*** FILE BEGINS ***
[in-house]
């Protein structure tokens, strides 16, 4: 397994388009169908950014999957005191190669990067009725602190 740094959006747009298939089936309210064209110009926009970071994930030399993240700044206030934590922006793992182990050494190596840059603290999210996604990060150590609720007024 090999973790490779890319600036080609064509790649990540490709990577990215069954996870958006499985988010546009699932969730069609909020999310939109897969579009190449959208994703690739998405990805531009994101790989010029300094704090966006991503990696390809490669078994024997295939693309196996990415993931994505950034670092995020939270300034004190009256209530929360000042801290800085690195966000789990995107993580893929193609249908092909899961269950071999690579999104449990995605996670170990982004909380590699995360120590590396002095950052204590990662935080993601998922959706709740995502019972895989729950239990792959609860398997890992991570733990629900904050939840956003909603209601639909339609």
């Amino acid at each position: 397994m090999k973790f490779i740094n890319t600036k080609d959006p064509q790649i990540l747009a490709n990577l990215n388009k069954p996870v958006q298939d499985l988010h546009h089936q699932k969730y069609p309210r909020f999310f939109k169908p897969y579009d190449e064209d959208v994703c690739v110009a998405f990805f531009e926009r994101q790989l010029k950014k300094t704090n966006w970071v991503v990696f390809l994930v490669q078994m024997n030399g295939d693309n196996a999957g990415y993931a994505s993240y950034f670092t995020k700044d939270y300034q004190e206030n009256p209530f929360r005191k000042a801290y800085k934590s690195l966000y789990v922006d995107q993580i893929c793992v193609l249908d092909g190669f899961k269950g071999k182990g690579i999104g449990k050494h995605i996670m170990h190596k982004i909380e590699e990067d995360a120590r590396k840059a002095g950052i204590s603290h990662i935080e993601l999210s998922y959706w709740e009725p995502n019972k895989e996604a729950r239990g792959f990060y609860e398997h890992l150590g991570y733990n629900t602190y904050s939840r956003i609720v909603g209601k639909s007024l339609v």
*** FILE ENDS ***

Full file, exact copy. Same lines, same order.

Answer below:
[in-house]
């Protein structure tokens, strides 16, 4: 397994388009169908950014999957005191190669990067009725602190 740094959006747009298939089936309210064209110009926009970071994930030399993240700044206030934590922006793992182990050494190596840059603290999210996604990060150590609720007024 090999973790490779890319600036080609064509790649990540490709990577990215069954996870958006499985988010546009699932969730069609909020999310939109897969579009190449959208994703690739998405990805531009994101790989010029300094704090966006991503990696390809490669078994024997295939693309196996990415993931994505950034670092995020939270300034004190009256209530929360000042801290800085690195966000789990995107993580893929193609249908092909899961269950071999690579999104449990995605996670170990982004909380590699995360120590590396002095950052204590990662935080993601998922959706709740995502019972895989729950239990792959609860398997890992991570733990629900904050939840956003909603209601639909339609």
């Amino acid at each position: 397994m090999k973790f490779i740094n890319t600036k080609d959006p064509q790649i990540l747009a490709n990577l990215n388009k069954p996870v958006q298939d499985l988010h546009h089936q699932k969730y069609p309210r909020f999310f939109k169908p897969y579009d190449e064209d959208v994703c690739v110009a998405f990805f531009e926009r994101q790989l010029k950014k300094t704090n966006w970071v991503v990696f390809l994930v490669q078994m024997n030399g295939d693309n196996a999957g990415y993931a994505s993240y950034f670092t995020k700044d939270y300034q004190e206030n009256p209530f929360r005191k000042a801290y800085k934590s690195l966000y789990v922006d995107q993580i893929c793992v193609l249908d092909g190669f899961k269950g071999k182990g690579i999104g449990k050494h995605i996670m170990h190596k982004i909380e590699e990067d995360a120590r590396k840059a002095g950052i204590s603290h990662i935080e993601l999210s998922y959706w709740e009725p995502n019972k895989e996604a729950r239990g792959f990060y609860e398997h890992l150590g991570y733990n629900t602190y904050s939840r956003i609720v909603g209601k639909s007024l339609v």